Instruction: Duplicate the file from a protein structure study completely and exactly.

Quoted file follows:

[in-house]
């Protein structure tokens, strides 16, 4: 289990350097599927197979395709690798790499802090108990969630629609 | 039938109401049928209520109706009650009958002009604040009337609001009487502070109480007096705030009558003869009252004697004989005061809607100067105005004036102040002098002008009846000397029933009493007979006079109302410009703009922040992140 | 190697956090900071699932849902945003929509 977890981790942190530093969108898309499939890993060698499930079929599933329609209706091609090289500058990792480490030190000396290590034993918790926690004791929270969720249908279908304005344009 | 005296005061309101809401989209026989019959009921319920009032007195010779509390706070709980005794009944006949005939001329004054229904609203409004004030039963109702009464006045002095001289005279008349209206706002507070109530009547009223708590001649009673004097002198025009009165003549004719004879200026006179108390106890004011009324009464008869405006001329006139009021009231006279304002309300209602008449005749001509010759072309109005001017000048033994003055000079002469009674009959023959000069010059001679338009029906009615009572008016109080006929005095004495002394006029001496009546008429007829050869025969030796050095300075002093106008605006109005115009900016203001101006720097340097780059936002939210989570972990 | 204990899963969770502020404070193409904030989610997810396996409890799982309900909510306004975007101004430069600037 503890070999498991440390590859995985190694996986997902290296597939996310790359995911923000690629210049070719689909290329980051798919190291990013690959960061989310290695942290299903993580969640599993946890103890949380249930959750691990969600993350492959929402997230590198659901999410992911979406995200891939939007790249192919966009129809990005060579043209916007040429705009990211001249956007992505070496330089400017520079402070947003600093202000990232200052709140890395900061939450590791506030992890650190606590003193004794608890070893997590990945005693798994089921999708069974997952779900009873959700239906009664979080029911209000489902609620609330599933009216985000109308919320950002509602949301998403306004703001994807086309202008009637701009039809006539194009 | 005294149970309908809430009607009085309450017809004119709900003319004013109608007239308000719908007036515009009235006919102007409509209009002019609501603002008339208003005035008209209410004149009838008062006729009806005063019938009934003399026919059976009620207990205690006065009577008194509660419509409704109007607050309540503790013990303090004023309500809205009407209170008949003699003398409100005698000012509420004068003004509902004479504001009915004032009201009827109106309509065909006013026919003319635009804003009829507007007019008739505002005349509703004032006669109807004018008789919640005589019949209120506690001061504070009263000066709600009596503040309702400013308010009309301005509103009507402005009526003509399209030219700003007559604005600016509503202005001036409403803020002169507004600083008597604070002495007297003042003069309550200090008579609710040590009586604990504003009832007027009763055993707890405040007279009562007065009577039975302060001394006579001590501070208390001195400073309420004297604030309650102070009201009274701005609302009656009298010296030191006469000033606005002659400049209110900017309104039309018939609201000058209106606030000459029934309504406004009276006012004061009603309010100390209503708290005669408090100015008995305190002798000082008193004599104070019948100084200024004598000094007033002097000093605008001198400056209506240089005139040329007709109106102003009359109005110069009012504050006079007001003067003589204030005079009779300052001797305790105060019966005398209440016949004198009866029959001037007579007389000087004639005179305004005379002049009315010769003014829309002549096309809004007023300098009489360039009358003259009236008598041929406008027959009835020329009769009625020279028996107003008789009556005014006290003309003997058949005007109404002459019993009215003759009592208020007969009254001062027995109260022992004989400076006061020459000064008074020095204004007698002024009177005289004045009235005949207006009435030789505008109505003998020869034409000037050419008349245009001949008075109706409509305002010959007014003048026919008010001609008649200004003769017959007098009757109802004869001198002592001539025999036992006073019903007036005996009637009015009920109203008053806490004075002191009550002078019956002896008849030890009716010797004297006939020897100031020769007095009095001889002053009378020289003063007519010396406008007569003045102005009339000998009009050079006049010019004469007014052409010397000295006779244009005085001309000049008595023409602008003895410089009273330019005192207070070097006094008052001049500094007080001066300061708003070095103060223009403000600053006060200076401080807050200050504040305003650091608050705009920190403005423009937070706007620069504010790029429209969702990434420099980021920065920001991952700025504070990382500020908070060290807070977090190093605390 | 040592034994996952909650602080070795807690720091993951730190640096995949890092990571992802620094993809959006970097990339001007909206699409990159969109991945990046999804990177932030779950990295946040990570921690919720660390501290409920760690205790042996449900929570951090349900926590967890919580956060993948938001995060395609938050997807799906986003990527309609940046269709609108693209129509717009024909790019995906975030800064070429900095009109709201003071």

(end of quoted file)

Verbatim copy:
[in-house]
């Protein structure tokens, strides 16, 4: 289990350097599927197979395709690798790499802090108990969630629609 | 039938109401049928209520109706009650009958002009604040009337609001009487502070109480007096705030009558003869009252004697004989005061809607100067105005004036102040002098002008009846000397029933009493007979006079109302410009703009922040992140 | 190697956090900071699932849902945003929509 977890981790942190530093969108898309499939890993060698499930079929599933329609209706091609090289500058990792480490030190000396290590034993918790926690004791929270969720249908279908304005344009 | 005296005061309101809401989209026989019959009921319920009032007195010779509390706070709980005794009944006949005939001329004054229904609203409004004030039963109702009464006045002095001289005279008349209206706002507070109530009547009223708590001649009673004097002198025009009165003549004719004879200026006179108390106890004011009324009464008869405006001329006139009021009231006279304002309300209602008449005749001509010759072309109005001017000048033994003055000079002469009674009959023959000069010059001679338009029906009615009572008016109080006929005095004495002394006029001496009546008429007829050869025969030796050095300075002093106008605006109005115009900016203001101006720097340097780059936002939210989570972990 | 204990899963969770502020404070193409904030989610997810396996409890799982309900909510306004975007101004430069600037 503890070999498991440390590859995985190694996986997902290296597939996310790359995911923000690629210049070719689909290329980051798919190291990013690959960061989310290695942290299903993580969640599993946890103890949380249930959750691990969600993350492959929402997230590198659901999410992911979406995200891939939007790249192919966009129809990005060579043209916007040429705009990211001249956007992505070496330089400017520079402070947003600093202000990232200052709140890395900061939450590791506030992890650190606590003193004794608890070893997590990945005693798994089921999708069974997952779900009873959700239906009664979080029911209000489902609620609330599933009216985000109308919320950002509602949301998403306004703001994807086309202008009637701009039809006539194009 | 005294149970309908809430009607009085309450017809004119709900003319004013109608007239308000719908007036515009009235006919102007409509209009002019609501603002008339208003005035008209209410004149009838008062006729009806005063019938009934003399026919059976009620207990205690006065009577008194509660419509409704109007607050309540503790013990303090004023309500809205009407209170008949003699003398409100005698000012509420004068003004509902004479504001009915004032009201009827109106309509065909006013026919003319635009804003009829507007007019008739505002005349509703004032006669109807004018008789919640005589019949209120506690001061504070009263000066709600009596503040309702400013308010009309301005509103009507402005009526003509399209030219700003007559604005600016509503202005001036409403803020002169507004600083008597604070002495007297003042003069309550200090008579609710040590009586604990504003009832007027009763055993707890405040007279009562007065009577039975302060001394006579001590501070208390001195400073309420004297604030309650102070009201009274701005609302009656009298010296030191006469000033606005002659400049209110900017309104039309018939609201000058209106606030000459029934309504406004009276006012004061009603309010100390209503708290005669408090100015008995305190002798000082008193004599104070019948100084200024004598000094007033002097000093605008001198400056209506240089005139040329007709109106102003009359109005110069009012504050006079007001003067003589204030005079009779300052001797305790105060019966005398209440016949004198009866029959001037007579007389000087004639005179305004005379002049009315010769003014829309002549096309809004007023300098009489360039009358003259009236008598041929406008027959009835020329009769009625020279028996107003008789009556005014006290003309003997058949005007109404002459019993009215003759009592208020007969009254001062027995109260022992004989400076006061020459000064008074020095204004007698002024009177005289004045009235005949207006009435030789505008109505003998020869034409000037050419008349245009001949008075109706409509305002010959007014003048026919008010001609008649200004003769017959007098009757109802004869001198002592001539025999036992006073019903007036005996009637009015009920109203008053806490004075002191009550002078019956002896008849030890009716010797004297006939020897100031020769007095009095001889002053009378020289003063007519010396406008007569003045102005009339000998009009050079006049010019004469007014052409010397000295006779244009005085001309000049008595023409602008003895410089009273330019005192207070070097006094008052001049500094007080001066300061708003070095103060223009403000600053006060200076401080807050200050504040305003650091608050705009920190403005423009937070706007620069504010790029429209969702990434420099980021920065920001991952700025504070990382500020908070060290807070977090190093605390 | 040592034994996952909650602080070795807690720091993951730190640096995949890092990571992802620094993809959006970097990339001007909206699409990159969109991945990046999804990177932030779950990295946040990570921690919720660390501290409920760690205790042996449900929570951090349900926590967890919580956060993948938001995060395609938050997807799906986003990527309609940046269709609108693209129509717009024909790019995906975030800064070429900095009109709201003071």